Over on ZD Net, Michael Krigsman, a fellow Enterprise Irregular, posted a blog a couple of weeks back on whether companies should even look at the cost of a license when calculating the expenses and returns when implementing a package. In it, Michael argues that "implementation costs are a major variable in the ROI equation ... [and] service expenses are often unpredictable." In addition, "non-license costs almost always represent a substantially larger expense than the initial license." In fact, even a deal where an initial license is free could in fact be a bad business decision in the end. Why? Because an "initial license fee as a percentage of total cost of ownership will decline [over time]. Such considerations as training, conversion, maintenance and support, and suitability to your business are where most dollars will eventually be spent."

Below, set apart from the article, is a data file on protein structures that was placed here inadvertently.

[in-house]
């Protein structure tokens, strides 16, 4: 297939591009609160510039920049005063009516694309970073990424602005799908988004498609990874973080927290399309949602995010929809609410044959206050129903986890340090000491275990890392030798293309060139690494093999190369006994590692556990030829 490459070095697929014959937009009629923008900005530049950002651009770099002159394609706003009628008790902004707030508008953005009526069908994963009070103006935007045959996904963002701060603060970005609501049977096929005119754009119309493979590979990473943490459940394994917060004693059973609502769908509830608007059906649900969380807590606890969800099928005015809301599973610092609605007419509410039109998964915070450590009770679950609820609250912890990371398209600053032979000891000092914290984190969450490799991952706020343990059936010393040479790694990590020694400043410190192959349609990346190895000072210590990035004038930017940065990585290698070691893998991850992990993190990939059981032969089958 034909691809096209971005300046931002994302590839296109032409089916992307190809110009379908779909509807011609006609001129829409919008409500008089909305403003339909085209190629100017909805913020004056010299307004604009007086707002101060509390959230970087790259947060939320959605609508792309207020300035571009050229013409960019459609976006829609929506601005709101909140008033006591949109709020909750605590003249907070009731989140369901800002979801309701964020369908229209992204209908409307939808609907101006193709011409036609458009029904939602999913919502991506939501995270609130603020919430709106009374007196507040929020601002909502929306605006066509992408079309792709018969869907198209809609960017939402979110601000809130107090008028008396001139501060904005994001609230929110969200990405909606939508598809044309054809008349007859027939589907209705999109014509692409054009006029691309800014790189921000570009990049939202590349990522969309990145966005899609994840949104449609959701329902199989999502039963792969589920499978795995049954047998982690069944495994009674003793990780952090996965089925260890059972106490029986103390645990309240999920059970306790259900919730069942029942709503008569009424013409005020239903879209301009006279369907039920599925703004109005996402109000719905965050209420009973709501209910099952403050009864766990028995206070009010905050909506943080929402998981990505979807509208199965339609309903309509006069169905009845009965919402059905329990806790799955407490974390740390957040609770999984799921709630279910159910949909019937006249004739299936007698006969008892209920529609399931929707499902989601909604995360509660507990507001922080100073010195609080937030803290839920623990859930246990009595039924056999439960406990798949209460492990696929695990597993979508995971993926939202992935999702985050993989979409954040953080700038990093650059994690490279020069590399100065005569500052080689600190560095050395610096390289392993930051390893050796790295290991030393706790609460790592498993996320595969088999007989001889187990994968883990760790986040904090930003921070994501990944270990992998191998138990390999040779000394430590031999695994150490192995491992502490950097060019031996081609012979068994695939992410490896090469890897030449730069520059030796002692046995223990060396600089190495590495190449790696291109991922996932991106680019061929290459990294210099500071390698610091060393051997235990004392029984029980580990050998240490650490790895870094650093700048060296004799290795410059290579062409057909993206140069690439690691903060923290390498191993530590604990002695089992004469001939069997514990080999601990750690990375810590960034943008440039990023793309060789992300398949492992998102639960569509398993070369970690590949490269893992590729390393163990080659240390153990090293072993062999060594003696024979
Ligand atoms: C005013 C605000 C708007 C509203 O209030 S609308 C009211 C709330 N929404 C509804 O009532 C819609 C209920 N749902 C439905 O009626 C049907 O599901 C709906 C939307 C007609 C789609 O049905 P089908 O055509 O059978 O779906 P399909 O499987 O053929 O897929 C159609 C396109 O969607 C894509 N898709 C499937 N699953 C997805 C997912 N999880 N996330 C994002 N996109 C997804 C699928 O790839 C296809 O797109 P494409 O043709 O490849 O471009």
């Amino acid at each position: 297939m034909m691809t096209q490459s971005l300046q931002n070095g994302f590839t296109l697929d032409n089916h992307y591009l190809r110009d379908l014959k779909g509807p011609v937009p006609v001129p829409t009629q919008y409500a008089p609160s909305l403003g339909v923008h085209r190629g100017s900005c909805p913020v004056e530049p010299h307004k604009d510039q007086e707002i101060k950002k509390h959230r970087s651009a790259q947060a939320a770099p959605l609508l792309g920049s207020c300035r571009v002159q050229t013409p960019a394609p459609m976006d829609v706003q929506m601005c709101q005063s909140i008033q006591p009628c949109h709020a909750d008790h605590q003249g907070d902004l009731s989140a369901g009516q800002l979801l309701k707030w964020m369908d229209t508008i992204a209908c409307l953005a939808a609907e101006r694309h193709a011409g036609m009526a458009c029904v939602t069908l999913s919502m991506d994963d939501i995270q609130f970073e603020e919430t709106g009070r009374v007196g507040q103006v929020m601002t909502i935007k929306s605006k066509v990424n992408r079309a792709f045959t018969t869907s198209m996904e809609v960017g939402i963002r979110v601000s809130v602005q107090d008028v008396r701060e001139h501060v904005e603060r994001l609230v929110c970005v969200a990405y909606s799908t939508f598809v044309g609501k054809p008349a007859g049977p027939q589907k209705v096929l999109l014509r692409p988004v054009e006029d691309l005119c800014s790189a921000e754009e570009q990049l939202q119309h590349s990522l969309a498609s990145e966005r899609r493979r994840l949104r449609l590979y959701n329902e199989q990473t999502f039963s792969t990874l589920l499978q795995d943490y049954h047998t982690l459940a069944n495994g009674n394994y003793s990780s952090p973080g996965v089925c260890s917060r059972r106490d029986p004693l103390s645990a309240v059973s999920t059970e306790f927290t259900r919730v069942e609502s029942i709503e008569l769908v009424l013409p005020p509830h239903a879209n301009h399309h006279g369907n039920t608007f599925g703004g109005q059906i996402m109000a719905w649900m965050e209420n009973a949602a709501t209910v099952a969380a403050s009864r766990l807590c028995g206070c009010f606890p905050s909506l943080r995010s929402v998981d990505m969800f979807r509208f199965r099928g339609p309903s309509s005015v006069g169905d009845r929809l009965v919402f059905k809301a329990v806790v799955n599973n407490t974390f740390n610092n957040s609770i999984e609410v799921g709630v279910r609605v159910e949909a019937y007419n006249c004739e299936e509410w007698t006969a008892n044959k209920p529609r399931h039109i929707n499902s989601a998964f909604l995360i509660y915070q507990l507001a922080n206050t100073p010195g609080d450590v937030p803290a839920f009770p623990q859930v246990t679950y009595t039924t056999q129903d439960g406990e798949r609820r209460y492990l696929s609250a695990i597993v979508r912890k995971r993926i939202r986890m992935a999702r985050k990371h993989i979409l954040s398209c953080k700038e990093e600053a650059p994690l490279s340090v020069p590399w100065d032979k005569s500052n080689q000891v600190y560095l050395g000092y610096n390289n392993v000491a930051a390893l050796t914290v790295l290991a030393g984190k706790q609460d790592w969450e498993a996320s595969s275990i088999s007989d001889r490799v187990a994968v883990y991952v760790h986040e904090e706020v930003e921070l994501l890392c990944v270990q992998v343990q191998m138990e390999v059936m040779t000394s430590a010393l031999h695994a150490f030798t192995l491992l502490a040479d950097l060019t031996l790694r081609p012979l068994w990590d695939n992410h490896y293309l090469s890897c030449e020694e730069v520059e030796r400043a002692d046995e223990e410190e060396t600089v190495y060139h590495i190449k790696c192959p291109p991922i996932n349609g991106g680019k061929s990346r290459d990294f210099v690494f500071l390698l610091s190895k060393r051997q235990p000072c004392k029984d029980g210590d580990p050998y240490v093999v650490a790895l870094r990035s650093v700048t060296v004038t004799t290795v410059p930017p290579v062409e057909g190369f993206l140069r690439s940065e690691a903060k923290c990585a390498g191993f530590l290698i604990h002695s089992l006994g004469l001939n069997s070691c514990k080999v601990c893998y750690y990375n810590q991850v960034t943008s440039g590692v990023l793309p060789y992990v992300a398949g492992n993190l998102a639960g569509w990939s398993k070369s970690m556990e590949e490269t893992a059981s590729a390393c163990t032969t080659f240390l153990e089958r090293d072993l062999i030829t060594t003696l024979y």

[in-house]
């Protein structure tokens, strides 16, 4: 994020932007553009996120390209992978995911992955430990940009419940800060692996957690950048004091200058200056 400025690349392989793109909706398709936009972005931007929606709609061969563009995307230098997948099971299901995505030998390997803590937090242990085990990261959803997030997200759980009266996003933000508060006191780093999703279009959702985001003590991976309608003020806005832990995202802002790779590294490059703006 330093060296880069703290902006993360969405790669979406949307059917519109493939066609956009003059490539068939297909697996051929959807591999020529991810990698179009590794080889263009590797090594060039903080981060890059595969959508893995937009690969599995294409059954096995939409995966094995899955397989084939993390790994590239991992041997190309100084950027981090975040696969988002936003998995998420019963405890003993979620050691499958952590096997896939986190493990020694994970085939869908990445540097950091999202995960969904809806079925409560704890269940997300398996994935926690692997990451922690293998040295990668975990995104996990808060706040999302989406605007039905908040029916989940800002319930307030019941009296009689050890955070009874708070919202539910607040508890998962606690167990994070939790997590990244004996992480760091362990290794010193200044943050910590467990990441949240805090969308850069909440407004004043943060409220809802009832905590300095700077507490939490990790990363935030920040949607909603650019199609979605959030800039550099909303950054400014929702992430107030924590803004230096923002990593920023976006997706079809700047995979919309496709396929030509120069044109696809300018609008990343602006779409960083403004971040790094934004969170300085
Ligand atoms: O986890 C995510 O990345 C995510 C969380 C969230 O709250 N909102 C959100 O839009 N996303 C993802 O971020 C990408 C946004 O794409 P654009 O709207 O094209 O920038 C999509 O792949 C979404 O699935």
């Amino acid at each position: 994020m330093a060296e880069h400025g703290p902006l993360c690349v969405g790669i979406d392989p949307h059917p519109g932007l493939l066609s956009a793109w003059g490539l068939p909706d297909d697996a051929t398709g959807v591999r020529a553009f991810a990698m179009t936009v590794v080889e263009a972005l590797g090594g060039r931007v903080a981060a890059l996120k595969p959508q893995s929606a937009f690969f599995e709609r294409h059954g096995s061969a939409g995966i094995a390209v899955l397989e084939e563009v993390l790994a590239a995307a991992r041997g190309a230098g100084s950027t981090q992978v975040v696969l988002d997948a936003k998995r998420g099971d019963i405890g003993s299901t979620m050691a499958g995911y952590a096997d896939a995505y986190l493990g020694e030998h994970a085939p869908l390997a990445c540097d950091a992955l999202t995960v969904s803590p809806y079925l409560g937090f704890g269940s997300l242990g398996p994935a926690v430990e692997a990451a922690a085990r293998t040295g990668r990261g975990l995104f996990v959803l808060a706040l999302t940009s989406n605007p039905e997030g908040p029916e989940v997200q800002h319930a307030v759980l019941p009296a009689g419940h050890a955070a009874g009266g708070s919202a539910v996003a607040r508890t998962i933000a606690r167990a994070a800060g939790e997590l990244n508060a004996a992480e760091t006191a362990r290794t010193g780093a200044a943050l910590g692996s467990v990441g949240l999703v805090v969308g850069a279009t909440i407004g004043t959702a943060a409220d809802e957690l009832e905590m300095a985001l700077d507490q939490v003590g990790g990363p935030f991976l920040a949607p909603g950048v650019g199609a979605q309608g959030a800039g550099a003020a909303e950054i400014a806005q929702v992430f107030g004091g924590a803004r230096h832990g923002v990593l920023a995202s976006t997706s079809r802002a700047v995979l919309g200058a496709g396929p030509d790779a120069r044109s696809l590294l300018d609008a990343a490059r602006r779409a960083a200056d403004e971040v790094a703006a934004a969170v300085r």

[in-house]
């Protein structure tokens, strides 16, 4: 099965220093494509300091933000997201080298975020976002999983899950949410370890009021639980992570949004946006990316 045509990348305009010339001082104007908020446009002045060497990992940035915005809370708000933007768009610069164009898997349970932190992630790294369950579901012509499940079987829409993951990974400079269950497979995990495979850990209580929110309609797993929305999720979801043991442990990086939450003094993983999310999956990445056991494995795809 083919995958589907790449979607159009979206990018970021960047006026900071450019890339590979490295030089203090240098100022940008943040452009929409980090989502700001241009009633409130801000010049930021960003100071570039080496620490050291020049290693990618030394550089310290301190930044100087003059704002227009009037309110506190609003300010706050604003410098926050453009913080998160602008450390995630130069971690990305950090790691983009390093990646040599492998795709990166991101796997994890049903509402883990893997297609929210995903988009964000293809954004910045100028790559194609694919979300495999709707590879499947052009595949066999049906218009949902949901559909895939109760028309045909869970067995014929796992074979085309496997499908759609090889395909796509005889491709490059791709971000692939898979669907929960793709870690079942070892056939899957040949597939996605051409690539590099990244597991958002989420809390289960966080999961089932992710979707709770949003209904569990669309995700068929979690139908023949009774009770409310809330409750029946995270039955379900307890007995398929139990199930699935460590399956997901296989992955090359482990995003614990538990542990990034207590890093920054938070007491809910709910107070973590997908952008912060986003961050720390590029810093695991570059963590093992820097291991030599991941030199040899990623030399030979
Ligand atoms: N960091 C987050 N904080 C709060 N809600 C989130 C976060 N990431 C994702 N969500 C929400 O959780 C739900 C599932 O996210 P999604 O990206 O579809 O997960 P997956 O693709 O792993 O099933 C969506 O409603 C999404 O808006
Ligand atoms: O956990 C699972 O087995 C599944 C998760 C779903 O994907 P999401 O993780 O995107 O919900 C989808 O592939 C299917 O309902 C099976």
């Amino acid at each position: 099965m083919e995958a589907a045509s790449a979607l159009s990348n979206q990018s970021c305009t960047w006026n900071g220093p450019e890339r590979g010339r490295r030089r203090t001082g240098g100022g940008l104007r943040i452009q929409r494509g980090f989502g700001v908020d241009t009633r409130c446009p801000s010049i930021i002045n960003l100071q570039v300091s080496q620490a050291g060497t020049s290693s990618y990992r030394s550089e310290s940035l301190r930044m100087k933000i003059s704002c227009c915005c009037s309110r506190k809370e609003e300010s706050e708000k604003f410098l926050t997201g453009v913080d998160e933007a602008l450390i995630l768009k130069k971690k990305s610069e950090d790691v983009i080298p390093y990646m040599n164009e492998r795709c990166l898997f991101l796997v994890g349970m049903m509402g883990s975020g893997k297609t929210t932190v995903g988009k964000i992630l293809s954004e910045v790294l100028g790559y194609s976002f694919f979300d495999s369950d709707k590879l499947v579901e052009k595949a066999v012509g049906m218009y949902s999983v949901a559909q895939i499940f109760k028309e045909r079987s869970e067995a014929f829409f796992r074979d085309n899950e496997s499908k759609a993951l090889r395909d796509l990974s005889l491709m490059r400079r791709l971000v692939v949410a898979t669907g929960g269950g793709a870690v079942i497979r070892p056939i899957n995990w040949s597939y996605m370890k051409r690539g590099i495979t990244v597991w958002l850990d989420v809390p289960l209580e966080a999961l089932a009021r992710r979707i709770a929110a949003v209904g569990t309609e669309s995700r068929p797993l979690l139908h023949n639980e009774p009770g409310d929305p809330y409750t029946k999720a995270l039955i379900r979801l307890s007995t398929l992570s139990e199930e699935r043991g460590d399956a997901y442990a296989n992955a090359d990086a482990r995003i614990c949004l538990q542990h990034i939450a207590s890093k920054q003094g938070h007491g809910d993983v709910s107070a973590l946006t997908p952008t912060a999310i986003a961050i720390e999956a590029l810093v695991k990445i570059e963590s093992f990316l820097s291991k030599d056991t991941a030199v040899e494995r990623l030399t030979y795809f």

In a number of organizations that I have spoken to recently, procurement is increasingly gaining influence over IT spend -- often in final negotiations and even in upfront vendor selection and preliminary negotiations. Given this, just as companies sourcing direct materials from abroad need to factor in the non-unit cost decisions into a total cost equation, procurement should also take the lead and quantifying the non-license costs of software implementations as well. After all, it's those hidden costs which often can make or break expected returns.